Italy in Books - A season with Verona, by Tim Parks

I couldn't manage it - The Italy in Books 2011 Reading Challenge that is, without a Tim Parks book. For many Italophilic readers, he will have been the entry point to Italy. But which book to choose? An Italian Education? Europa? Well, given this reader is a 'he' and interested in calcio, there can be only one. A Season with Verona - Travels around Italy in search of Illusion, National Character and Goals. The one where he follows Hellas Verona, a small team from the north-east of Italy, all over Italy. He indulges in a necessary evil, following the team to every match, home and away, over the course of a season. Why? To understand the Italian football fan, to understand Italian football, and ultimately, to understand Italy.

So, in order to like this book you'll have to like football/soccer, right? Or at least have a passing interest? Well, I wouldn't say that you do actually. Sure, there's some talk of the game, and it would help if you've been to a match or at least had a passing interest, but the main focus are the people, not the game. He joins the brigate on the away games, observing the way they interact, both between themselves, urging each other on in a strange imaginary battle with society. With amazing access, he follows the football team itself - the players, manager and chairman, how they cope with the pressure of the big game, the fans braying for a good performance, and the hate mail and chants when it all seems to be going wrong.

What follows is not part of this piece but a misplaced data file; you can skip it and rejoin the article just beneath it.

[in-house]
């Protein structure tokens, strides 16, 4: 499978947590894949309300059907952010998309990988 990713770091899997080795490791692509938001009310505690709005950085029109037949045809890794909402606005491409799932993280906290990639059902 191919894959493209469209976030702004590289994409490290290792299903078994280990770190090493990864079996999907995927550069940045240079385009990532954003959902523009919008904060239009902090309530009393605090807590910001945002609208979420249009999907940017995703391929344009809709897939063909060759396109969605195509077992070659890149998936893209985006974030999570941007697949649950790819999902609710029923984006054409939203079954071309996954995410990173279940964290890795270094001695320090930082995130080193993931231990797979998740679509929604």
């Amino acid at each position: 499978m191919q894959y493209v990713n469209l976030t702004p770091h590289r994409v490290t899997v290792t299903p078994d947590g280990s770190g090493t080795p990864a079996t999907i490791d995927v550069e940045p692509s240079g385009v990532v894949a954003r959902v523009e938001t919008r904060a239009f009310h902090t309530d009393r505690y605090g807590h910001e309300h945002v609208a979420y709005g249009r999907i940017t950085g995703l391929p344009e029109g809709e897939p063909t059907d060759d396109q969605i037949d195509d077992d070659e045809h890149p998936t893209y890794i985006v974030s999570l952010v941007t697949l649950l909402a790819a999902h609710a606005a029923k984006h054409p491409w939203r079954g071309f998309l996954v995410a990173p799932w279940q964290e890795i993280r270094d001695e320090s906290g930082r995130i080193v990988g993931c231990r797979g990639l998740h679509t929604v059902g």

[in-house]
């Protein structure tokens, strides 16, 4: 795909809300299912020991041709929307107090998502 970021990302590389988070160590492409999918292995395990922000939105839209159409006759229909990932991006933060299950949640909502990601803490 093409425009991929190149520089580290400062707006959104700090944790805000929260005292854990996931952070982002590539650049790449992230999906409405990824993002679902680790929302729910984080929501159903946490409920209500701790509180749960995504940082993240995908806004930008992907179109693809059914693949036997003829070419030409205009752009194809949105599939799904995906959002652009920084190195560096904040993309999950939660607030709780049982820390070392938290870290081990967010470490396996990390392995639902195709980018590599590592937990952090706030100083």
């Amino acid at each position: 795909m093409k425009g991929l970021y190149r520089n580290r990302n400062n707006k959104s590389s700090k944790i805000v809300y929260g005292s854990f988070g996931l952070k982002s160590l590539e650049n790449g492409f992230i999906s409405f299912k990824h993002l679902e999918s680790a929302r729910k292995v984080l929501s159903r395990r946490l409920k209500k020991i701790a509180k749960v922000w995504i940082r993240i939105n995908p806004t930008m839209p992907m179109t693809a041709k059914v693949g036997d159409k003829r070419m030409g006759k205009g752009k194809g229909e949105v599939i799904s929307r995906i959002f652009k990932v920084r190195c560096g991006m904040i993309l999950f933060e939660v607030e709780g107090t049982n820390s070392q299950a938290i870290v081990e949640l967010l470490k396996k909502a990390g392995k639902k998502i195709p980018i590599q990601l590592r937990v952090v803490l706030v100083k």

"Facci sognare"

The book is set out chronologically, almost like a diary, which, as long as you don't cheat and go online to check out the results that season, can make it quite exciting. Each chapter is a story in its own right, detailing a particular episode. For example, in the very first chapter, Tim Parks travels all the way down to Bari (right on the heel of Italy) with the brigate and experiences a real baptism of fire as he deals with their idiosyncrasies and bizarre coping mechanisms. He details the experience of the 'real football fan', following the team through anything, even an all night bus filled with drink and drugs. Later in the book, the author meets the chairman of the club (who is hated by the fans, but, as far as I could tell, for no good reason), and the players, accompanying them on flights to away games (rather than the old rickety buses with the 'real fans'). It's hard to know which part of the book I enjoyed the most.